Treatment of Osteoarthritis

-As recommended by The American Academy of Orthopaedic Surgeons

The American Academy of Orthopaedic Surgeons has released a summary of recommendations for the treatment of osteoarthritis. The guidelines are based on the evidence based medical research that is controlled for bias, transparent and is reproducible. The characteristics of studies that make strong evidence include the use of a placebo or control treatment, sufficient numbers of subjects to determine if a true difference exists, and use of appropriate reliable measurement tools.

The following is a summary of there recommendations and the quality of evidence leading to this recommendation;

RECOMMENDED FOR THE TREATMENT OF OSTEOARTHRITIS

 Supervised Physiotherapy aimed at improving strength, balance and, flexibility.

Strong: Quality of the supporting evidence is high.

  • Low impact aerobic exercise (eg cycling, swimming, walking, yoga)

Strong: Quality of the supporting evidence is high. Significant benefit in 5 of 7 high strength studies

  • Weight Loss for those with BMI >25

Strong: Quality of the supporting evidence is high. Beneficial in 3 of 3 studies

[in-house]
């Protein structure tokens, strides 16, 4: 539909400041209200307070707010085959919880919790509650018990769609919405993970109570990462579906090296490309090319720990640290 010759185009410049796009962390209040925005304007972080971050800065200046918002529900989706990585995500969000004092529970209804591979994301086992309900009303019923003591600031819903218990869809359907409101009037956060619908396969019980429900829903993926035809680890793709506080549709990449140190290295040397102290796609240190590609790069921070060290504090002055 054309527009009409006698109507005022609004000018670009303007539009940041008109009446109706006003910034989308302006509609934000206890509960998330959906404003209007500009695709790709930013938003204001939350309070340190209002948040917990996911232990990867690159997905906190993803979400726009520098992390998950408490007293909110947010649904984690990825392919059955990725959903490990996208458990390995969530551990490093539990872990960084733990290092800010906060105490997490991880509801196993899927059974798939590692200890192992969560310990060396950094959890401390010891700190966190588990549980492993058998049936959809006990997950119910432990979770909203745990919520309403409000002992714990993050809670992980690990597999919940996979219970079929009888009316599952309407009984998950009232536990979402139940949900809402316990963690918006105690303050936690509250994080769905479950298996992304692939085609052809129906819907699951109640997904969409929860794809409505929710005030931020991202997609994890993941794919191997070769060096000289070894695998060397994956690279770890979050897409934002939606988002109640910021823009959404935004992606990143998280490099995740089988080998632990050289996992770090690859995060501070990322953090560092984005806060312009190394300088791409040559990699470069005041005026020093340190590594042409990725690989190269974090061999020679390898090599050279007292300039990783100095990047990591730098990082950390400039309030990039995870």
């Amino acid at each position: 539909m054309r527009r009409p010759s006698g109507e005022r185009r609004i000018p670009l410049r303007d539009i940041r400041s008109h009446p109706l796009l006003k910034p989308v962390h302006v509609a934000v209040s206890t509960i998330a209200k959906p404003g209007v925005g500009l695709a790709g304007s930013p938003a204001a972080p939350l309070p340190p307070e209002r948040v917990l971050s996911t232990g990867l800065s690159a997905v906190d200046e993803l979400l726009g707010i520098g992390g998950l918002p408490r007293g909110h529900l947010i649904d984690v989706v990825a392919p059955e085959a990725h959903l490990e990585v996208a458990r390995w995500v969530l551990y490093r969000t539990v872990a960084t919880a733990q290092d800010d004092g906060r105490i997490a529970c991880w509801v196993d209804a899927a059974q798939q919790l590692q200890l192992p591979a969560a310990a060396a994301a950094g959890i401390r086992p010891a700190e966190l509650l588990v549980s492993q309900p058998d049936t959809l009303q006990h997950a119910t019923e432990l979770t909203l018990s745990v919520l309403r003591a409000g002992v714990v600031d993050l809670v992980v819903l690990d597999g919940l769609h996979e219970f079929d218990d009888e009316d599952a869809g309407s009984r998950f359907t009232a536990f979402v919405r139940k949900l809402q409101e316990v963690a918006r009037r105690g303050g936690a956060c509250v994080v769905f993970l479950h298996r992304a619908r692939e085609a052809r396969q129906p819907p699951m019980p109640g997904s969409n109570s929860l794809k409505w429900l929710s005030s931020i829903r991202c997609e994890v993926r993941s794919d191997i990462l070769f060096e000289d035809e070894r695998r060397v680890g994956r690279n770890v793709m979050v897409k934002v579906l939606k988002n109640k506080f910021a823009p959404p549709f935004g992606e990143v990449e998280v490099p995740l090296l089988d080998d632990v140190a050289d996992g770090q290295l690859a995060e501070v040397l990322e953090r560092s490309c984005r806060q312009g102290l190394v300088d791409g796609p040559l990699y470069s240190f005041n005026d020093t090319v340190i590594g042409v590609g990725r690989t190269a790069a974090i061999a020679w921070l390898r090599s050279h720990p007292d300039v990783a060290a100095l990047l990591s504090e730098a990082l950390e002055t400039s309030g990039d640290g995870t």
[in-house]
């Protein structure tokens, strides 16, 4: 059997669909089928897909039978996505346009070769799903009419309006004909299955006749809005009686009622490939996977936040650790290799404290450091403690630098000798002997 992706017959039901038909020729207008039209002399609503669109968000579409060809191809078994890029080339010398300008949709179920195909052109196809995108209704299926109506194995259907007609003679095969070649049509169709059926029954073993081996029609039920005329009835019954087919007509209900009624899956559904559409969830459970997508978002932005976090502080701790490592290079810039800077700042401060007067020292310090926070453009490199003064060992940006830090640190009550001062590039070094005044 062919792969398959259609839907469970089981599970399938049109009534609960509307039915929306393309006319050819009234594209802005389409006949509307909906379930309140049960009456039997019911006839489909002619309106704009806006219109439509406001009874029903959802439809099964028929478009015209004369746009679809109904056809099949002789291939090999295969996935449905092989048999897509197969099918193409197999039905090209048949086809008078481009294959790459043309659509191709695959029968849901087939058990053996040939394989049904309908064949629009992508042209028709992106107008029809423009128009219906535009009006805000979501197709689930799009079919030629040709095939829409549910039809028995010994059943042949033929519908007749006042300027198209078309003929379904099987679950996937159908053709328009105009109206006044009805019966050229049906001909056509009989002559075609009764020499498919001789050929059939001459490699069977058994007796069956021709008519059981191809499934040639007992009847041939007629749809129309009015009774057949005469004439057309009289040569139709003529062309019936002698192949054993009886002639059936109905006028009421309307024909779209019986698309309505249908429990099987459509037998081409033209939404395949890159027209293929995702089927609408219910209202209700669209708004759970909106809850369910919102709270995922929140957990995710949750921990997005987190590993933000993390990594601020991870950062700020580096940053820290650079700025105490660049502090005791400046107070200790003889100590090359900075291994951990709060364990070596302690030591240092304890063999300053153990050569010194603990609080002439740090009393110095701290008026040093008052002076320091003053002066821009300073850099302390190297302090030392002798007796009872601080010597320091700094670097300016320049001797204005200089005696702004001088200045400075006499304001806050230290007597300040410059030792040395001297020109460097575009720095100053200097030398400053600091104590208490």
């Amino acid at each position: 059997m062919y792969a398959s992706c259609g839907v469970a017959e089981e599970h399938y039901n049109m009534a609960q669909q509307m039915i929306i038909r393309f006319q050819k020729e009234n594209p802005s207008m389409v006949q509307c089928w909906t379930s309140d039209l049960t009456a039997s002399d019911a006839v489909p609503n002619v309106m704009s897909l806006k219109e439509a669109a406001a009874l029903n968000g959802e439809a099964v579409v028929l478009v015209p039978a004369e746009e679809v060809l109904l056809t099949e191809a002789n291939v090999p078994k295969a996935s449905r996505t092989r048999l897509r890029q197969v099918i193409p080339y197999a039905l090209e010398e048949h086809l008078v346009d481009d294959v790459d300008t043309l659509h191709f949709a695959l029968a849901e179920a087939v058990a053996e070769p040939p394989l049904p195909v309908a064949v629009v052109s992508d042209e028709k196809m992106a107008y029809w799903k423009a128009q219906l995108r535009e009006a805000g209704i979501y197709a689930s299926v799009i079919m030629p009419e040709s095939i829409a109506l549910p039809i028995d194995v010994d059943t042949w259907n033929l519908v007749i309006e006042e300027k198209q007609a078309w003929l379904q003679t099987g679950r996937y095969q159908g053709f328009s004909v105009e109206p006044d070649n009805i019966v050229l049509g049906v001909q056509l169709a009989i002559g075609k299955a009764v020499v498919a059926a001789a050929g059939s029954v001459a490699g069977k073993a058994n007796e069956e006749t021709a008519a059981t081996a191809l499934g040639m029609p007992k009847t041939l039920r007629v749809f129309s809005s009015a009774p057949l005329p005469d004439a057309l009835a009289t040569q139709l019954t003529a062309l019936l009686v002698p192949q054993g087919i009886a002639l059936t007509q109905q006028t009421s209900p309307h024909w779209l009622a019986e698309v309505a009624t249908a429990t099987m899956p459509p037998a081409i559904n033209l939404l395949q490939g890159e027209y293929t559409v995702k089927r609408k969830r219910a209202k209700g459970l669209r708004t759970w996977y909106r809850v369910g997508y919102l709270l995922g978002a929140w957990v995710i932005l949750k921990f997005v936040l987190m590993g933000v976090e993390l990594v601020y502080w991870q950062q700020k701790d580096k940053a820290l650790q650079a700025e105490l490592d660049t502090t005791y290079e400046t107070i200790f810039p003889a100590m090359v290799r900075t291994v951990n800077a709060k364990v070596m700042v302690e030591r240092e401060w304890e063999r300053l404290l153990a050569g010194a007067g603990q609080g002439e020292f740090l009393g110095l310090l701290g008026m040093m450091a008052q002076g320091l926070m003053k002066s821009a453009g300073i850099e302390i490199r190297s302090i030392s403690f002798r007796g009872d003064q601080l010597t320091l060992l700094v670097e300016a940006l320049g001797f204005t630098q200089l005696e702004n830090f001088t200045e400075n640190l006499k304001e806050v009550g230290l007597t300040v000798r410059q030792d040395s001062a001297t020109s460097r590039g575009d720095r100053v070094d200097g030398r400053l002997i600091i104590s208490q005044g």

• Non Steroidal Anti-inflammatory drugs (NSAIDs)

Strong: quality of evidence demonstrating effectiveness is high. Mobic, Naprosyn, Arcoxia, Celebrex, Voltaren, Nurofen.

NOT RECOMMENDED FOR THE TREATMENT OF OSTEOARTHRITIS

  • Arthroscopy

Strong: no benefit over physical therapy and medical treatment in 3 of 3 studies

  • Glucosamine and Chondroitin, Fish Oil

Strong: no evidence of clinically important improvements over a placebo in 21 studies

  • Acupuncture

Strong: no benefit over placebo in 8 studies

  • Hyaluronic Acid

Strong: Quality of the supporting evidence is high. No benefit is demonstrated over placebo. 14 studies

  • Lateral wedge insoles

Moderate: potential harm exceeds the benefits. No improvement in 4 of 5 studies

  • Needle Lavage

Moderate: potential harm exceeds the benefits. No improvement in 2 of 2 studies

  • Electrotherapeutic modalities (electrical stimulation)

Inconclusive: lack of compelling evidence that results in unclear balance between benefit and potential harm

  • Medial compartment unloader braces

Inconclusive: lack of compelling evidence that results in unclear balance between benefit and potential harm

  • Corticosteriods

Inconclusive: lack of compelling evidence that results in unclear balance between benefit and potential harm

  • Growth factor injections or Platelet Rich Plasma, Stem Cells

Inconclusive: lack of compelling evidence that results in unclear balance between benefit and potential harm.

For further detail you can go to  http://www.aaos.org/research/guidelines/TreatmentofOsteoarthritisoftheKneeGuideline.pdf www.leopinczewski
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